I know, I know, I'm at it again. I've decided the Paul novel idea is not going to work... again. At the same time, there are too many basic intros to Paul already. Good grief, Michael Bird has just put out two of them!
So here's my thought. Might I do a more reflective version for my own (potential) niche market of Wesleyans? If any of you at Wesleyan Publishing House chance on here, I'm working up a proposal and maybe a couple sample chapters... :-) (By the way, first word back from the publisher I sent Generous Ecclesiology to was positive).
My working title is Life Reflections on Paul's Letters. The idea is to casually walk through Paul's life and letters reflecting on our contemporary situation but at the same time reading them in a more informed way than a lot of what is out there.
I've been working off and on with the first chapter, which is meant to be background on Paul. Here's a half an hour's worth of the chapter, starting now.
(about a page)...
Paul was also born in a particular time and place. He was born a Jew. To most of us who are Christians today, his Jewishness is not a big deal. We neither think his Jewishness made him particularly special nor do we think it was an obstacle he needed to overcome.
Thankfully, most of us do not have the old biases Christians often had against Jews throughout the centuries, especially before the Holocaust. While many Christians like Dietrich Bonhoeffer opposed Hitler, still more acquiesced or even supported his war on the Jews. The way Christians like Martin Luther had portrayed Judaism no doubt played a role in this strange situation, where many Christians talked themselves into thinking it was right or even more godly to persecute or even eliminate the Jews.
The views of many Christians during the civil rights battles of the 1960's and 70's was not entirely dissimilar. Many Christians somehow talked themselves into thinking it was somehow righteous to make sure that African-Americans stayed in "their place" or that they deserved to be penalized for breaking the law by not getting to the back of the bus. This same mindset justified Apartheid in South Africa. And some Christians today might think they were doing God's bidding by beating up or killing someone who was gay.
People try to use the Bible's words in all kinds of ways. But Jesus, Paul, James, John--the New Testament as a whole is rarely more unified on any topic as it is on this one. The central ethic of Christianity, the fundamental rule from which its ethic flows, is to love God and to love your neighbor (e.g., Matt. 22; Rom. 13; Gal. 3; James 2; 1 John 4). Jesus clearly included your enemies in the category of neighbors (Luke 10; Matt. 5), leaving no one we might be justified in acting unlovingly toward. The bottom line is this: no one who acts unlovingly toward anyone has God's support, no matter how many supposed Bible verses he or she might try to produce. This is the mother of all Christian absolutes, to which God makes no exceptions.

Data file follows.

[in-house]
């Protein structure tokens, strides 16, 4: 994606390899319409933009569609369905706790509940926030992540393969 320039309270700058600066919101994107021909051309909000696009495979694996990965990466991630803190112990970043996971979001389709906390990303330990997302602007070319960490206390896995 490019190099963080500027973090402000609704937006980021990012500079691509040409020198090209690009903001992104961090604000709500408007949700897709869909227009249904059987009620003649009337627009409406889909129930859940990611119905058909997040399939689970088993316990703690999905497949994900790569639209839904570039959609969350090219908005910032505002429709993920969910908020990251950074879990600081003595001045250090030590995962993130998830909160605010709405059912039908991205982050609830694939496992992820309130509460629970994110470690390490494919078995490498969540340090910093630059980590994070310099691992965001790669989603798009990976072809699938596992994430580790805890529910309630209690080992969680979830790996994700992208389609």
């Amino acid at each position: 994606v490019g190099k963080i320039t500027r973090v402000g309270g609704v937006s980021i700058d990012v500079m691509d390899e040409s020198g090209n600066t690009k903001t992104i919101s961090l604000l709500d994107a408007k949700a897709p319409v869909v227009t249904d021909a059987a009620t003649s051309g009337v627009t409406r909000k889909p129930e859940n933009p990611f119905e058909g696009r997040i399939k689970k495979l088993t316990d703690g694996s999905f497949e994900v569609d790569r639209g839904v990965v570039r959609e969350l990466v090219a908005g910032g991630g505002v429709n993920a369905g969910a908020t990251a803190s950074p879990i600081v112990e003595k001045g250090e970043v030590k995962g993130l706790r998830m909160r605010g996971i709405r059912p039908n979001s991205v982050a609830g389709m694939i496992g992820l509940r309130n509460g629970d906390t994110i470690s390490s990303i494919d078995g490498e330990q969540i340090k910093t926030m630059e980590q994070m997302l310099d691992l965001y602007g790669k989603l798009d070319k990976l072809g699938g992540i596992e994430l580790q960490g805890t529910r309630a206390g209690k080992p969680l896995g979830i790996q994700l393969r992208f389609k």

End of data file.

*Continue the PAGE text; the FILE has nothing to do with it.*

Luther's picture of Judaism, one that still prevails in many popular Christian circles, is that of a religion in which people thought they could deserve God's reward because of how good they were. In Luther's mind and the mind of many scholars up to the mid-twentieth century, Judaism taught you could in effect earn a ticket to heaven by enough good deeds or good "works." In one version of Paul's life, he struggled so much with his inability to be good, to be "righteous," that he finally came to the conclusion that a person can only be accepted by God and be "justified" on the basis of faith--by trusting in what Jesus had done on the cross. In this storyline, Paul finally came to believe in "justification by faith alone" and not "by works."
This version of the story is partly true, but it is only a half truth. We will have to wait for a later chapter to get a more accurate picture. Suffice it to say here that it is more untrue than true to say that Jews of the time thought they could strictly earn God's approval simply because of how good they were. It is also probably false to think that Paul felt like a miserable moral failure before he believed in Jesus. And most importantly at this point, Paul did not likely see himself as changing religions when he became a follower of Jesus.
When Paul talks about those Jews who have not believed that Jesus is the messiah, he still speaks of them as "natural branches" (Rom. 11). Yes, we find the seeds of Christian faith as something distinct from Jewish faith in Paul's writings. But it would be Gentile believers generations after Paul who would really develop such possibilities. We have every reason to believe that the earliest Christian Jews--and I phrase it this way intentionally--saw themselves as nothing but the most authentic form of Israel, in full continuity with the Jewish Scriptures (which would only later be called the "Old" Testament) and the Israel of its pages (or scrolls, to be more accurate)...